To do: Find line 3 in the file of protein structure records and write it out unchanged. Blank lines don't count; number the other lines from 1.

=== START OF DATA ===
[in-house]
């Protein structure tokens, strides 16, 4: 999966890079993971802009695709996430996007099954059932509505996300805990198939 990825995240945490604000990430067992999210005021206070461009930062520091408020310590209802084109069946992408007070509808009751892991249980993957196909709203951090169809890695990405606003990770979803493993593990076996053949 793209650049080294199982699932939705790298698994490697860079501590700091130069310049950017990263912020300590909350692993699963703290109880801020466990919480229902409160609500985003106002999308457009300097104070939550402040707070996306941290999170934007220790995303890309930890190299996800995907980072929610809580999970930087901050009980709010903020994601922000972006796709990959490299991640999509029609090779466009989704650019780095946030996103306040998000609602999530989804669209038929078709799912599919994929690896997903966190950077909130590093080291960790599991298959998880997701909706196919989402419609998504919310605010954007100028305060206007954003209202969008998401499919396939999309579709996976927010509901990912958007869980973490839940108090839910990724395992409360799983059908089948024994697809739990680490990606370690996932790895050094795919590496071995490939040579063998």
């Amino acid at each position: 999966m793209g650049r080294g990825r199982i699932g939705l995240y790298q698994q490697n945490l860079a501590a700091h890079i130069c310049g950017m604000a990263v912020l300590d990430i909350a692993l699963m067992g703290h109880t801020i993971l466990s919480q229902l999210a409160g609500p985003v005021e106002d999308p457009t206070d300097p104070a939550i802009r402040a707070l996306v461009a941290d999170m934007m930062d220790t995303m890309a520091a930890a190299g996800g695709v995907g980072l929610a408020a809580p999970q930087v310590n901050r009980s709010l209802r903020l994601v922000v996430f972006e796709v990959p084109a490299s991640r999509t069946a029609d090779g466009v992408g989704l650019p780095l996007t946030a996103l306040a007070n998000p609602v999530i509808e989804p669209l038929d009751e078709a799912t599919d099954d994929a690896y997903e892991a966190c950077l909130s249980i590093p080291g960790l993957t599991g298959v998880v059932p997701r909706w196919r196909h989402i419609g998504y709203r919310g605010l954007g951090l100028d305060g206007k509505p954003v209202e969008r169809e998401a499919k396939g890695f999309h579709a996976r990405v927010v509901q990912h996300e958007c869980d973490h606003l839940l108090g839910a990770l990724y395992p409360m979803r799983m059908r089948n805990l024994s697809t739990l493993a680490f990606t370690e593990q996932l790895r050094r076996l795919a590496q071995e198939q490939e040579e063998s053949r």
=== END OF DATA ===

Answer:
């Amino acid at each position: 999966m793209g650049r080294g990825r199982i699932g939705l995240y790298q698994q490697n945490l860079a501590a700091h890079i130069c310049g950017m604000a990263v912020l300590d990430i909350a692993l699963m067992g703290h109880t801020i993971l466990s919480q229902l999210a409160g609500p985003v005021e106002d999308p457009t206070d300097p104070a939550i802009r402040a707070l996306v461009a941290d999170m934007m930062d220790t995303m890309a520091a930890a190299g996800g695709v995907g980072l929610a408020a809580p999970q930087v310590n901050r009980s709010l209802r903020l994601v922000v996430f972006e796709v990959p084109a490299s991640r999509t069946a029609d090779g466009v992408g989704l650019p780095l996007t946030a996103l306040a007070n998000p609602v999530i509808e989804p669209l038929d009751e078709a799912t599919d099954d994929a690896y997903e892991a966190c950077l909130s249980i590093p080291g960790l993957t599991g298959v998880v059932p997701r909706w196919r196909h989402i419609g998504y709203r919310g605010l954007g951090l100028d305060g206007k509505p954003v209202e969008r169809e998401a499919k396939g890695f999309h579709a996976r990405v927010v509901q990912h996300e958007c869980d973490h606003l839940l108090g839910a990770l990724y395992p409360m979803r799983m059908r089948n805990l024994s697809t739990l493993a680490f990606t370690e593990q996932l790895r050094r076996l795919a590496q071995e198939q490939e040579e063998s053949r």